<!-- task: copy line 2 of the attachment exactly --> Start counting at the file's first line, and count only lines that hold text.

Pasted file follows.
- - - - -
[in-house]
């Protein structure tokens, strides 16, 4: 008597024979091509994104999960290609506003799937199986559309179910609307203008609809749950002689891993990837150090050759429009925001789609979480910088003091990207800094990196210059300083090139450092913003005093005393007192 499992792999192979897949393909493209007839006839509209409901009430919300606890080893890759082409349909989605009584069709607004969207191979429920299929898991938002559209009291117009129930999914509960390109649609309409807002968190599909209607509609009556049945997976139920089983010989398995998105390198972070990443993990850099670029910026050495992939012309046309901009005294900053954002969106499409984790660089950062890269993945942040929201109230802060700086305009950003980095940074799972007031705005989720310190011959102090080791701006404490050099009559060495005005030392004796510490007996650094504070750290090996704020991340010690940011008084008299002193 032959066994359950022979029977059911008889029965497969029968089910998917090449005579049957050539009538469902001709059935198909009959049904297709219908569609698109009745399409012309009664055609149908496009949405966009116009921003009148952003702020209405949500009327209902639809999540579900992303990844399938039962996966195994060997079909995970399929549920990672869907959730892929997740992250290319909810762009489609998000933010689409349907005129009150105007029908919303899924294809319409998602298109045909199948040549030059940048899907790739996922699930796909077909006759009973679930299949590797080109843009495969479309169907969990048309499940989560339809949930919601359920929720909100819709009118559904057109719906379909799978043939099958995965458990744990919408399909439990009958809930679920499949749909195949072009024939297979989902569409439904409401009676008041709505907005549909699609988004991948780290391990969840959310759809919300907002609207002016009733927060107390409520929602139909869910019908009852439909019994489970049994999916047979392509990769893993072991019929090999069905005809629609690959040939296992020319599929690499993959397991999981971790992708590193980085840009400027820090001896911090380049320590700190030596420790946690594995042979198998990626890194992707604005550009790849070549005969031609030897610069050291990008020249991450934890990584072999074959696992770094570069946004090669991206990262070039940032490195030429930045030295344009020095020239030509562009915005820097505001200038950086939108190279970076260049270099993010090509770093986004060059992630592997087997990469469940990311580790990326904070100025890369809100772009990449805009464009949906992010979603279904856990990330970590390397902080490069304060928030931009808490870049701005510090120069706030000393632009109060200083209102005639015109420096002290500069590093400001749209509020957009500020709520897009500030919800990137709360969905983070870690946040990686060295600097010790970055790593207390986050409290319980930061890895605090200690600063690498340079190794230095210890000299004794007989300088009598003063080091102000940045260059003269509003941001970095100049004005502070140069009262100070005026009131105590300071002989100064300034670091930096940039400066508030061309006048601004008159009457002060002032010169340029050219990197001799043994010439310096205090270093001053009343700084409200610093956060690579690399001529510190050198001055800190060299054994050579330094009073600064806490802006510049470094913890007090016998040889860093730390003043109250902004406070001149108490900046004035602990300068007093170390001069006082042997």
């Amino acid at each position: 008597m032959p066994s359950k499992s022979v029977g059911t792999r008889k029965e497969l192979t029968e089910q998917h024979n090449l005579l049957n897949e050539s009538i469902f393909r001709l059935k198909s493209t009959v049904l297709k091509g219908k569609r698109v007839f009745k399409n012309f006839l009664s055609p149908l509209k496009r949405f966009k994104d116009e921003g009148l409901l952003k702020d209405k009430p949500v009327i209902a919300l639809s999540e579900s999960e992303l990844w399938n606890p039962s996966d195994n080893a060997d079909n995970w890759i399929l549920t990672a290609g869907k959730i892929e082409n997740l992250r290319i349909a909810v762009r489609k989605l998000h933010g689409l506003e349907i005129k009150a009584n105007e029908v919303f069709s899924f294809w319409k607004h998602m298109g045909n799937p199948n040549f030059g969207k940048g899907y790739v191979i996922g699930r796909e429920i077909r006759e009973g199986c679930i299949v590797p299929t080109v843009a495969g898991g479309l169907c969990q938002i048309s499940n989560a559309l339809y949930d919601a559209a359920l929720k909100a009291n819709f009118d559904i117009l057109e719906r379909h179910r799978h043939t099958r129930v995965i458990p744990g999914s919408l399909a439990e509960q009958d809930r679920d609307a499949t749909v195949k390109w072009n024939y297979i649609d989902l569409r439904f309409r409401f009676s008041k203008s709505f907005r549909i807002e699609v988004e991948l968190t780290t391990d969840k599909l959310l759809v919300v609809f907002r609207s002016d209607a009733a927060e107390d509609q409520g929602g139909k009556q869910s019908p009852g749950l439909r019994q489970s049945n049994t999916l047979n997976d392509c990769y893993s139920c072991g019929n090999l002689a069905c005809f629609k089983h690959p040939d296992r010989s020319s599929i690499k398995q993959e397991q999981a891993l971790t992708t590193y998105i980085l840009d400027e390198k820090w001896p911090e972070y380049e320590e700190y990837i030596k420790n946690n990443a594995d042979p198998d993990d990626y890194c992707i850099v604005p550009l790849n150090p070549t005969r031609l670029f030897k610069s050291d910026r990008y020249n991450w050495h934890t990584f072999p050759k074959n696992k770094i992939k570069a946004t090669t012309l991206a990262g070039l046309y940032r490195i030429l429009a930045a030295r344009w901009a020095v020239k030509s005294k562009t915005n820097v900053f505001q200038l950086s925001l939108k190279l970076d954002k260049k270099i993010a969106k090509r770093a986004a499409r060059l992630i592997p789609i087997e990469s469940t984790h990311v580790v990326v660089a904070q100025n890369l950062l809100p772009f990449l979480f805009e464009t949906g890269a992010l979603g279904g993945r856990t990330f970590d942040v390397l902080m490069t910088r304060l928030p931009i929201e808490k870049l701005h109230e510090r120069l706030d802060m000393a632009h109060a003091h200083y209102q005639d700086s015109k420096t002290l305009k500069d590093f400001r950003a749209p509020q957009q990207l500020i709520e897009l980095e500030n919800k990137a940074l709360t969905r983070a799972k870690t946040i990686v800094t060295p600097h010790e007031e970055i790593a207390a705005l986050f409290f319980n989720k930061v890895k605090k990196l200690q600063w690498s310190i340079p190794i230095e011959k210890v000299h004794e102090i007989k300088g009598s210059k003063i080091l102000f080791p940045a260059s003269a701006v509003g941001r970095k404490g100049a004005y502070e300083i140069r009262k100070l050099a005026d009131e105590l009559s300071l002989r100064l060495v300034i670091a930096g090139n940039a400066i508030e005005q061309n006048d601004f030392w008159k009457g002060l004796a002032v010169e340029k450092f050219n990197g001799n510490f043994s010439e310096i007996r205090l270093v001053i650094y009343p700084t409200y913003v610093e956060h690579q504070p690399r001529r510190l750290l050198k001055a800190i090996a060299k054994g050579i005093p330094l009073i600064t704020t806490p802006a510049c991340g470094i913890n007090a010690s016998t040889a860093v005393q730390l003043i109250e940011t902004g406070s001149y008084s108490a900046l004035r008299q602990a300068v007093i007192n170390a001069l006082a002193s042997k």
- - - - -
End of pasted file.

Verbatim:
């Protein structure tokens, strides 16, 4: 008597024979091509994104999960290609506003799937199986559309179910609307203008609809749950002689891993990837150090050759429009925001789609979480910088003091990207800094990196210059300083090139450092913003005093005393007192 499992792999192979897949393909493209007839006839509209409901009430919300606890080893890759082409349909989605009584069709607004969207191979429920299929898991938002559209009291117009129930999914509960390109649609309409807002968190599909209607509609009556049945997976139920089983010989398995998105390198972070990443993990850099670029910026050495992939012309046309901009005294900053954002969106499409984790660089950062890269993945942040929201109230802060700086305009950003980095940074799972007031705005989720310190011959102090080791701006404490050099009559060495005005030392004796510490007996650094504070750290090996704020991340010690940011008084008299002193 032959066994359950022979029977059911008889029965497969029968089910998917090449005579049957050539009538469902001709059935198909009959049904297709219908569609698109009745399409012309009664055609149908496009949405966009116009921003009148952003702020209405949500009327209902639809999540579900992303990844399938039962996966195994060997079909995970399929549920990672869907959730892929997740992250290319909810762009489609998000933010689409349907005129009150105007029908919303899924294809319409998602298109045909199948040549030059940048899907790739996922699930796909077909006759009973679930299949590797080109843009495969479309169907969990048309499940989560339809949930919601359920929720909100819709009118559904057109719906379909799978043939099958995965458990744990919408399909439990009958809930679920499949749909195949072009024939297979989902569409439904409401009676008041709505907005549909699609988004991948780290391990969840959310759809919300907002609207002016009733927060107390409520929602139909869910019908009852439909019994489970049994999916047979392509990769893993072991019929090999069905005809629609690959040939296992020319599929690499993959397991999981971790992708590193980085840009400027820090001896911090380049320590700190030596420790946690594995042979198998990626890194992707604005550009790849070549005969031609030897610069050291990008020249991450934890990584072999074959696992770094570069946004090669991206990262070039940032490195030429930045030295344009020095020239030509562009915005820097505001200038950086939108190279970076260049270099993010090509770093986004060059992630592997087997990469469940990311580790990326904070100025890369809100772009990449805009464009949906992010979603279904856990990330970590390397902080490069304060928030931009808490870049701005510090120069706030000393632009109060200083209102005639015109420096002290500069590093400001749209509020957009500020709520897009500030919800990137709360969905983070870690946040990686060295600097010790970055790593207390986050409290319980930061890895605090200690600063690498340079190794230095210890000299004794007989300088009598003063080091102000940045260059003269509003941001970095100049004005502070140069009262100070005026009131105590300071002989100064300034670091930096940039400066508030061309006048601004008159009457002060002032010169340029050219990197001799043994010439310096205090270093001053009343700084409200610093956060690579690399001529510190050198001055800190060299054994050579330094009073600064806490802006510049470094913890007090016998040889860093730390003043109250902004406070001149108490900046004035602990300068007093170390001069006082042997």